The characters represented in most of these biographies are for the first time put in print.


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    5. The author's long sojourn in Europe, his opportunity of research amid the archives of England and France, and his visit to the West Indies, have given him the advantage of information respecting the blacks seldom acquired. If this work shall aid in vindicating the Negro's character, and show that he is endowed with those intellectual and amiable qualities which adorn and dignify human nature, it will meet the most sanguine hopes of the writer. See All Customer Reviews. Shop Books. Read an excerpt of this book! Add to Wishlist. USD 5.

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      Sign in to Purchase Instantly. Overview This is a history of African Americans in America written by a former slave during the 19th century. Product Details. Average Review. Write a Review. Related Searches. A Note from Winterbottom. Anthony is an ordinary man, who owns a small but successful business. His passion is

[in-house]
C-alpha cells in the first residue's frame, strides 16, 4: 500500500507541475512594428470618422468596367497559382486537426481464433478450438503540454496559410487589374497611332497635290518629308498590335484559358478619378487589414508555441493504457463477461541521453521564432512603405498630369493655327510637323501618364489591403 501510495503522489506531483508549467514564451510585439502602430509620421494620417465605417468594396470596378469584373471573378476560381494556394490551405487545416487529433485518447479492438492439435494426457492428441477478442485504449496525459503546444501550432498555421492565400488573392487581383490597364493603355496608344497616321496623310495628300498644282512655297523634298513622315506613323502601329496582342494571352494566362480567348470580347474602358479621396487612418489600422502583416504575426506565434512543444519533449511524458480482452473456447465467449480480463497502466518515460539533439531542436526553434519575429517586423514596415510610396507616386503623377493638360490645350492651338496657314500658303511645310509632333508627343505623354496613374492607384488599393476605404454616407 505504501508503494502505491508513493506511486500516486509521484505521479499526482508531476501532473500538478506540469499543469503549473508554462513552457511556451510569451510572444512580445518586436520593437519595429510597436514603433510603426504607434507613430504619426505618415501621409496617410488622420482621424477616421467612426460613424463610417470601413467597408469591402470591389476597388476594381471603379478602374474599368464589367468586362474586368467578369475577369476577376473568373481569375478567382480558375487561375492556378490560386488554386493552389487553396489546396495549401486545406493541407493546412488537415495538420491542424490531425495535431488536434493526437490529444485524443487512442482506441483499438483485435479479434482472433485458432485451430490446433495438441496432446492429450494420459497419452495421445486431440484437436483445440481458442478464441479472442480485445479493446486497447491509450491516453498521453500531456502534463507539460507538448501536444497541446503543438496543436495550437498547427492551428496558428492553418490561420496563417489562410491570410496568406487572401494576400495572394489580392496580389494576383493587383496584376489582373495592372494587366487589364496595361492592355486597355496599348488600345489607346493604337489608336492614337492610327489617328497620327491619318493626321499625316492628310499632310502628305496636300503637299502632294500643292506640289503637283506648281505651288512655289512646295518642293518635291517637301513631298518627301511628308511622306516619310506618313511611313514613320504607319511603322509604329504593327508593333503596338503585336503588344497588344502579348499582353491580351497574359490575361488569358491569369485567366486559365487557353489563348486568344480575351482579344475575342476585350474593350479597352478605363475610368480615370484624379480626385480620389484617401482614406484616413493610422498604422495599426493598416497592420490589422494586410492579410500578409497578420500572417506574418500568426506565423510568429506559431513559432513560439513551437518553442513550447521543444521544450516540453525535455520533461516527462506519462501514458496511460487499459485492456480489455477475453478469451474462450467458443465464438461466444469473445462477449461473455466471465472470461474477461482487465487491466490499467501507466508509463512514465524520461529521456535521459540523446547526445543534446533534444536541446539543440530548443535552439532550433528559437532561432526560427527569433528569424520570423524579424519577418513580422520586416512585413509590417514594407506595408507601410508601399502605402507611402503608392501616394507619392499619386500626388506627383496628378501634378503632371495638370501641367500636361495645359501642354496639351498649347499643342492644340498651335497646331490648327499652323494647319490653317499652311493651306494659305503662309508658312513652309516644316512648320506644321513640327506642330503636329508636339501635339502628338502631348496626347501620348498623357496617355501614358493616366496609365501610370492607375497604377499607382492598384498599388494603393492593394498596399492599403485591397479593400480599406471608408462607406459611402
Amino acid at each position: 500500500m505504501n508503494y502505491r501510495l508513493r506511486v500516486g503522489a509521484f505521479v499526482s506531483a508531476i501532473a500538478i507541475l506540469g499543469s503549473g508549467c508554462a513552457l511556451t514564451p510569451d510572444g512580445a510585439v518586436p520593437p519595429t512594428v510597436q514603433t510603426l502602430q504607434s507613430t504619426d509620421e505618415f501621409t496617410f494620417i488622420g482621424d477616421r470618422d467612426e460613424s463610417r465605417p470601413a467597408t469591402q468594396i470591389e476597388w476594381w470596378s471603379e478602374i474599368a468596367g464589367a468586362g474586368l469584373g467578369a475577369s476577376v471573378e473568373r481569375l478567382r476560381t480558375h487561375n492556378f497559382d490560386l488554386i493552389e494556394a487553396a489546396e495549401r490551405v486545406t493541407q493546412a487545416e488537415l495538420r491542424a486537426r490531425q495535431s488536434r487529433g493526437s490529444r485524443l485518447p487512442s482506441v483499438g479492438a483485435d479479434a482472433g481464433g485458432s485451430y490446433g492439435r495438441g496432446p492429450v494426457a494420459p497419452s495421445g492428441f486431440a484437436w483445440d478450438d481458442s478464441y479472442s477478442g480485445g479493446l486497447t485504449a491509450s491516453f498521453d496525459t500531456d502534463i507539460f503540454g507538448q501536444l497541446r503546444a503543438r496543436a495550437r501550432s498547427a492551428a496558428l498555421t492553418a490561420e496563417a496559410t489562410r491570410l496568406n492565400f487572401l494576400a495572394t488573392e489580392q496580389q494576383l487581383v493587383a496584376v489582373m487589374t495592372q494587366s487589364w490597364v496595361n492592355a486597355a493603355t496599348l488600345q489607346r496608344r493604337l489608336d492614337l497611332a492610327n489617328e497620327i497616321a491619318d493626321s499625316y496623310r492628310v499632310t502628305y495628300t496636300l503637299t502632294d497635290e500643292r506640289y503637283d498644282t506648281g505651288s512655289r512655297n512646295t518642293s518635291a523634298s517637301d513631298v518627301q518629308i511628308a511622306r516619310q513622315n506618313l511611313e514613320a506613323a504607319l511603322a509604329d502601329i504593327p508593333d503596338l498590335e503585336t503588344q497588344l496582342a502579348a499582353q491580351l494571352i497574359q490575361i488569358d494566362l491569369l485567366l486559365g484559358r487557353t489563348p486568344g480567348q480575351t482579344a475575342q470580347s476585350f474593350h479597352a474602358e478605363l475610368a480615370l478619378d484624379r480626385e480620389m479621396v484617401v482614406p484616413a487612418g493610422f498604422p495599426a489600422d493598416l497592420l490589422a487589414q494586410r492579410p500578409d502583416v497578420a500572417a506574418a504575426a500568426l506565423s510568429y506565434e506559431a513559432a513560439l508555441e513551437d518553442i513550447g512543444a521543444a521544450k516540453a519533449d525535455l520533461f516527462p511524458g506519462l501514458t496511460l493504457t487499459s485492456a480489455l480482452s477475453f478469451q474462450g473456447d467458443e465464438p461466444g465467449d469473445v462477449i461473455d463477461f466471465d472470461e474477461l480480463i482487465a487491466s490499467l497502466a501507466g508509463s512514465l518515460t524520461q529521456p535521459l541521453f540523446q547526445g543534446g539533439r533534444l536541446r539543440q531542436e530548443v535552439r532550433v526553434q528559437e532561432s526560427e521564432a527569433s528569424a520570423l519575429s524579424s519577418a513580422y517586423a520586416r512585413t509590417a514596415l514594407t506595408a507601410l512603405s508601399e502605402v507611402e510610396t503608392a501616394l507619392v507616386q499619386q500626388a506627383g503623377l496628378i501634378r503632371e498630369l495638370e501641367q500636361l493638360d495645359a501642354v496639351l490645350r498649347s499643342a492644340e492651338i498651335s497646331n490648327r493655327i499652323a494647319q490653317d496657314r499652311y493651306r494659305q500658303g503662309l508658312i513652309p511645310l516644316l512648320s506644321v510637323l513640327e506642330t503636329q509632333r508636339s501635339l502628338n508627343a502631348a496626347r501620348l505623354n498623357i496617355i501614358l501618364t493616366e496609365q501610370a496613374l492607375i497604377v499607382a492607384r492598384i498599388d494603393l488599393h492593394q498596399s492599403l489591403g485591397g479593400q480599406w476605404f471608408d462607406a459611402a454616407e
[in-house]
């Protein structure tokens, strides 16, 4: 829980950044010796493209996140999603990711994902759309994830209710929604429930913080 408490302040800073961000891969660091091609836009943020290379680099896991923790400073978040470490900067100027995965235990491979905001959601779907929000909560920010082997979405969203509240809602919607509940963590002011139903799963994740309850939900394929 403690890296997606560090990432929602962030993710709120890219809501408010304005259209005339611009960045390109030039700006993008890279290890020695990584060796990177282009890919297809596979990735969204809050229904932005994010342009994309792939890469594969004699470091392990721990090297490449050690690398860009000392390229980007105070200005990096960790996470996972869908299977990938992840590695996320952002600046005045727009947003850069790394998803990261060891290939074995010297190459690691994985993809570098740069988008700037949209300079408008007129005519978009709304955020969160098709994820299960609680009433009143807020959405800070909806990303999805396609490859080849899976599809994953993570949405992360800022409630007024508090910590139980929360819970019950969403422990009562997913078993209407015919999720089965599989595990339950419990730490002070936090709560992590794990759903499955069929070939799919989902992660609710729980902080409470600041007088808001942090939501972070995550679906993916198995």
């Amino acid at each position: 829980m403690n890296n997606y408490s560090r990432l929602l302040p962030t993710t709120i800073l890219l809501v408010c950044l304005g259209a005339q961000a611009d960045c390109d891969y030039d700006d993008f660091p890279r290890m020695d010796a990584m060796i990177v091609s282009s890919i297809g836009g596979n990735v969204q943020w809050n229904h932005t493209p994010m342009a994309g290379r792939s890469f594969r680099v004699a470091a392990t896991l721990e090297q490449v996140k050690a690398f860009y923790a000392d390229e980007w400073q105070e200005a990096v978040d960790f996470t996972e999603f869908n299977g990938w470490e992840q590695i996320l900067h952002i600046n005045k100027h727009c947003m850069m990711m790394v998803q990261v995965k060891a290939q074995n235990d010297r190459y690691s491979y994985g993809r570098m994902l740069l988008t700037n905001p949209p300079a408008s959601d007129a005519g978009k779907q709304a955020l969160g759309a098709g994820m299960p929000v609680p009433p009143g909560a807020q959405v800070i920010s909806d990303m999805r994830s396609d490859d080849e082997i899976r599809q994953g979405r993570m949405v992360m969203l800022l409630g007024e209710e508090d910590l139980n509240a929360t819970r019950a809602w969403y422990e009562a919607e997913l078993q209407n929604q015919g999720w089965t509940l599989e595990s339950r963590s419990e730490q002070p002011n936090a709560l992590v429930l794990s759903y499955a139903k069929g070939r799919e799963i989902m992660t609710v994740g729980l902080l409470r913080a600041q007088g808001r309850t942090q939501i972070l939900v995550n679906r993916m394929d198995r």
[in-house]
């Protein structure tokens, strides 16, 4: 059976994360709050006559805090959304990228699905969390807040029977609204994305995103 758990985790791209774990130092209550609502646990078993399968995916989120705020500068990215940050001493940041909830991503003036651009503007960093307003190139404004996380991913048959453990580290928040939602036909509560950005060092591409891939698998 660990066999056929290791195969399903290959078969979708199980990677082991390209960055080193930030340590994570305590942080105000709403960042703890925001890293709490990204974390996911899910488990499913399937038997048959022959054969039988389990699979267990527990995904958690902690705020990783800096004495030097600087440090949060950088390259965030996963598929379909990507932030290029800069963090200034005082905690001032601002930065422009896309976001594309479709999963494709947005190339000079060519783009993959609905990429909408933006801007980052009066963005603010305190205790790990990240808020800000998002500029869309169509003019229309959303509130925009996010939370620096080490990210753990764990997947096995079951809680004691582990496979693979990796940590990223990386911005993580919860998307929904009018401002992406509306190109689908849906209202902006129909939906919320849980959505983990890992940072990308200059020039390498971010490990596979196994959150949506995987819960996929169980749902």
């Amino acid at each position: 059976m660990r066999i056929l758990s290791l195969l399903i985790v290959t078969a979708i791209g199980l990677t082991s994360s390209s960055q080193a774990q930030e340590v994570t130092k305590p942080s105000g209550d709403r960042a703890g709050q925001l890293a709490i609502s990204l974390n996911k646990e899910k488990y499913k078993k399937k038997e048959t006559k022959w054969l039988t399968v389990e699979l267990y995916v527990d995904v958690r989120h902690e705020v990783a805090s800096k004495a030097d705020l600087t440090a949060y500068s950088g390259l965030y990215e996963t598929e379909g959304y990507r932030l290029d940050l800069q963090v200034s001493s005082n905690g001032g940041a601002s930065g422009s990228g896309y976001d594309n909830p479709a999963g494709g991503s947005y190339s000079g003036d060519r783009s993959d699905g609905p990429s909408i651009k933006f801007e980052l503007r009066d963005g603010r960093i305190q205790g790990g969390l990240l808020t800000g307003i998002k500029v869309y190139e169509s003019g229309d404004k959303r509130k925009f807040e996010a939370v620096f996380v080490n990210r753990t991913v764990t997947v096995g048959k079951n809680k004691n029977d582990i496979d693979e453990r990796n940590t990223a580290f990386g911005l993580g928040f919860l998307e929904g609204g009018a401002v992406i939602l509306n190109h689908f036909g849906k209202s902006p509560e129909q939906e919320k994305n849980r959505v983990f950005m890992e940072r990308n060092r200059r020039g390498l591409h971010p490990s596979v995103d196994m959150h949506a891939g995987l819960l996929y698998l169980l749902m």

The Black Man: His Antecedents, His Genius, and His Achievements The Black Man: His Antecedents, His Genius, and His Achievements
      The Black Man: His Antecedents, His Genius, and His Achievements The Black Man: His Antecedents, His Genius, and His Achievements
      The Black Man: His Antecedents, His Genius, and His Achievements The Black Man: His Antecedents, His Genius, and His Achievements
      The Black Man: His Antecedents, His Genius, and His Achievements The Black Man: His Antecedents, His Genius, and His Achievements
      The Black Man: His Antecedents, His Genius, and His Achievements The Black Man: His Antecedents, His Genius, and His Achievements
      The Black Man: His Antecedents, His Genius, and His Achievements The Black Man: His Antecedents, His Genius, and His Achievements
      The Black Man: His Antecedents, His Genius, and His Achievements The Black Man: His Antecedents, His Genius, and His Achievements
      The Black Man: His Antecedents, His Genius, and His Achievements The Black Man: His Antecedents, His Genius, and His Achievements
      The Black Man: His Antecedents, His Genius, and His Achievements